Immune Checkpoint Inhibitors and the Risk of Allograft Rejection: A Comprehensive Analysis on an Emerging Issue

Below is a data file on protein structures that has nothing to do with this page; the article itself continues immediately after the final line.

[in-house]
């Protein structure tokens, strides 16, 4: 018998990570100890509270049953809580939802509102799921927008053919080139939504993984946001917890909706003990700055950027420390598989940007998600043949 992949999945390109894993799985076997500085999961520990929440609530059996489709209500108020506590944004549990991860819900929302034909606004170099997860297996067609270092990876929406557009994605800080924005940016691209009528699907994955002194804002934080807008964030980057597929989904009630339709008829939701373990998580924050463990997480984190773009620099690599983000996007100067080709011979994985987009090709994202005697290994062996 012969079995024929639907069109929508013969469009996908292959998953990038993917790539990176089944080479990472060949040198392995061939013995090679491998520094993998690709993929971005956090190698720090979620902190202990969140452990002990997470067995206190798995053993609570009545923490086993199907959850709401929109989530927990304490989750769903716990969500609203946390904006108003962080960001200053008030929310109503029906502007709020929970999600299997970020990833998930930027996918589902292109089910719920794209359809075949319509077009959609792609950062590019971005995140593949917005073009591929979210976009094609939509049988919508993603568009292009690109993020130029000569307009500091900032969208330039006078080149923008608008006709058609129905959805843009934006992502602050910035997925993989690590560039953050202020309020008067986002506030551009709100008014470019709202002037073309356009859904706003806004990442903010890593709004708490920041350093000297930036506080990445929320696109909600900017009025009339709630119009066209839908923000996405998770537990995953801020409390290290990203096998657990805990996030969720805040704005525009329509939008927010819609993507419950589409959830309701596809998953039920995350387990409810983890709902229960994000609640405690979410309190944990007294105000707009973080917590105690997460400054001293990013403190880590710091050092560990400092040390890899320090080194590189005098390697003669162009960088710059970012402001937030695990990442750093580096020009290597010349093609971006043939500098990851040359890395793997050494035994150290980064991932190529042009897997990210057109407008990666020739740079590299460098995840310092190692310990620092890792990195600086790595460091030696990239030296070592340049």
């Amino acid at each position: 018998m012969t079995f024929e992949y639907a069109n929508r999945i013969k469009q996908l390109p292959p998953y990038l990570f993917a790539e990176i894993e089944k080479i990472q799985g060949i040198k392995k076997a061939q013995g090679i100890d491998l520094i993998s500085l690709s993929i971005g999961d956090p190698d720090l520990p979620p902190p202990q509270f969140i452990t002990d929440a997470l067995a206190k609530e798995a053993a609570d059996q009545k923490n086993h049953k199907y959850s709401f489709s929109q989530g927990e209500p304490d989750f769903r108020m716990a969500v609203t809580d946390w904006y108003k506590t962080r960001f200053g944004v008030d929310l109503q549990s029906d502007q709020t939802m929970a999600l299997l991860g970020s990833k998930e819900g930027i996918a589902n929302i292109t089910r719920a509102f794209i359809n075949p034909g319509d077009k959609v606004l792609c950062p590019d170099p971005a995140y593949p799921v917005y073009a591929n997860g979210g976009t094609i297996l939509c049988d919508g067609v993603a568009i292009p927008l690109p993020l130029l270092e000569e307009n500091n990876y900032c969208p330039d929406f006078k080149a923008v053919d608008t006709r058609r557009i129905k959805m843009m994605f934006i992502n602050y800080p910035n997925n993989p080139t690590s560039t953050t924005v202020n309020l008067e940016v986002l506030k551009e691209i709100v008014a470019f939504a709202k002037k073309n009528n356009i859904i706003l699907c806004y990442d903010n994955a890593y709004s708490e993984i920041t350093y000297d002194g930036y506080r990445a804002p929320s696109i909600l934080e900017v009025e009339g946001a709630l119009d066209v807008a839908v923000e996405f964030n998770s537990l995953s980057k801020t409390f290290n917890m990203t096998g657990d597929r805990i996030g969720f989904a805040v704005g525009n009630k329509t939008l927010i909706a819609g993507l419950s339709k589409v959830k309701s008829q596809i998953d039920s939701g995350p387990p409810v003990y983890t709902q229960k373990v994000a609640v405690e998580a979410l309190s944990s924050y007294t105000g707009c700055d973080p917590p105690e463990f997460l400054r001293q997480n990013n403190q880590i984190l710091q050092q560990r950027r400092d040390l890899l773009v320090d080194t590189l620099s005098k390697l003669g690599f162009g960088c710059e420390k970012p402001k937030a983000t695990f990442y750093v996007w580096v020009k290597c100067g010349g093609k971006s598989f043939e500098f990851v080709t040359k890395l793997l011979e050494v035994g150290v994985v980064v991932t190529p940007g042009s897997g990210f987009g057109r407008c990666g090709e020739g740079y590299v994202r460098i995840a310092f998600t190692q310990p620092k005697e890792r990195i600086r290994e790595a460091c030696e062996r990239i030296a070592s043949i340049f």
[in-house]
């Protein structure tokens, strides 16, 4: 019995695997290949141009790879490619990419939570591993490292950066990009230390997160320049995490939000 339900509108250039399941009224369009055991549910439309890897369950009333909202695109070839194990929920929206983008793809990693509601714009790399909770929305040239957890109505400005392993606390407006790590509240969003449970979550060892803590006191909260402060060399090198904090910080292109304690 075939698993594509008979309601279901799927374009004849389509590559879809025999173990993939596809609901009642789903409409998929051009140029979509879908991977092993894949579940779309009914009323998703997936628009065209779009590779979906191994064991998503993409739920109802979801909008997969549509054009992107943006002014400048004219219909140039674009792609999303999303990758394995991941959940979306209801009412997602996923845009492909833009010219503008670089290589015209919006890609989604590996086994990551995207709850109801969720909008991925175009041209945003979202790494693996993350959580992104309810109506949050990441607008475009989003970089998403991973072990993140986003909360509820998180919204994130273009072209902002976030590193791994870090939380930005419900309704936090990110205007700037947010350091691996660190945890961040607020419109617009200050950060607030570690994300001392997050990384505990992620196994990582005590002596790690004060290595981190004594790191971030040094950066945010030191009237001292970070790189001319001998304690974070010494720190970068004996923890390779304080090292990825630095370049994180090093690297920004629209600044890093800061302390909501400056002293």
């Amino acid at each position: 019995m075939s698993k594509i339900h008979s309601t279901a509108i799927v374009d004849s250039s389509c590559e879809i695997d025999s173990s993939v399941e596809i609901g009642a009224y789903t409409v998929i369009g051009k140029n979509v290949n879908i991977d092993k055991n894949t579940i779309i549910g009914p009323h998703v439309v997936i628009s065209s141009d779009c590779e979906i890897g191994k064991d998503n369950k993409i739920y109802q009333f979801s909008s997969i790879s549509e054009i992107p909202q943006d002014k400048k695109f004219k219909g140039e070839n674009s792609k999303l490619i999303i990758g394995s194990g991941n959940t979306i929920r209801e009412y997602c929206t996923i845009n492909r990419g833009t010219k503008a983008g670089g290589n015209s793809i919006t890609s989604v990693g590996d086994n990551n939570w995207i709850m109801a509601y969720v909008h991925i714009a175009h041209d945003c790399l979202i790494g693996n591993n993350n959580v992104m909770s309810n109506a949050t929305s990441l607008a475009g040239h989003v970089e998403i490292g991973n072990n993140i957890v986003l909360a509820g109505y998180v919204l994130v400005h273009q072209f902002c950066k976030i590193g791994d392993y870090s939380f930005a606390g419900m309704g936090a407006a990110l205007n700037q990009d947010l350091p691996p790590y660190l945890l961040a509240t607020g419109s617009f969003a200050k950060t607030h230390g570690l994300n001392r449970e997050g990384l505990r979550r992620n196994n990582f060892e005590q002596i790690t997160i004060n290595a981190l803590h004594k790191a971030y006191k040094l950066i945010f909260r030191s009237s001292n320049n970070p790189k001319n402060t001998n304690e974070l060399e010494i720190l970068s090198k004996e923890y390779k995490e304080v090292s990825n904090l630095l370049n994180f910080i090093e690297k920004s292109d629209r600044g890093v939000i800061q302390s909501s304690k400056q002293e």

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AbstractBackground.It is well known that the state of immune tolerance induced by broad immunosuppression to prevent allograft rejection leads to an increased risk of the development of cancer. One of the most promising new areas of cancer treatment has been the development of immune checkpoint inhibitors that target the cytotoxic T‐lymphocyte‐associated antigen 4 and programmed cell death protein 1/programmed death‐ligand 1 (PD‐L1) pathways. As a logical consequence, growing interest in these agents translated into their implementation in patients with transplant‐related malignancies. Because of overlapping and perhaps mutually exclusive mechanisms of action of transplant immunosuppression and cancer immunomodulation, it is critical to examine these interactions.Materials and Methods.We carried out a systematic search for review articles and case reports published between July 2014 and November 2017 using three engines: Usearch, PubMed, and Up‐to‐date.Results.Overall, there were 20 cases with 12 allograft rejections. The rejection rate associated with nivolumab was 73% (8/11) and with pembrolizumab it was 100% (2/2). The use of ipilimumab did not lead to rejection in any instance (0/4, 0%). Of the two patients treated with the sequential use of ipilimumab/nivolumab, one lost his allograft, yielding a rejection rate of 50%. The sequential use of ipilimumab/pembrolizumab led to a rejection rate of 100% (1/1, 100%).Conclusion.The use of agents that act on the PD‐L1 pathway are contraindicated in the face of solid organ allografts because of unacceptably high rates of irreversible allograft rejection. It appears that the use of ipilimumab may be tolerated as the mechanism is different from that of the PD‐L1 agents.Implications for Practice.Transplant rejection is a complex process that puts stress on patients and their families and can lead to tragic results. Significant advancements in the field of immunosuppression have led to the engenderment of agents devised to extend the survival of transplant recipients. The advent of immunomodulators in cancer therapy has been paradigm‐shifting; however, because of their mechanism of action, their use must be carefully considered in patients with allografts and concomitant cancer. It appears that ipilimumab can be administered safely in these patients but that agents acting on the programmed death‐ligand 1 pathway are contraindicated because of high rates of irreversible rejection.

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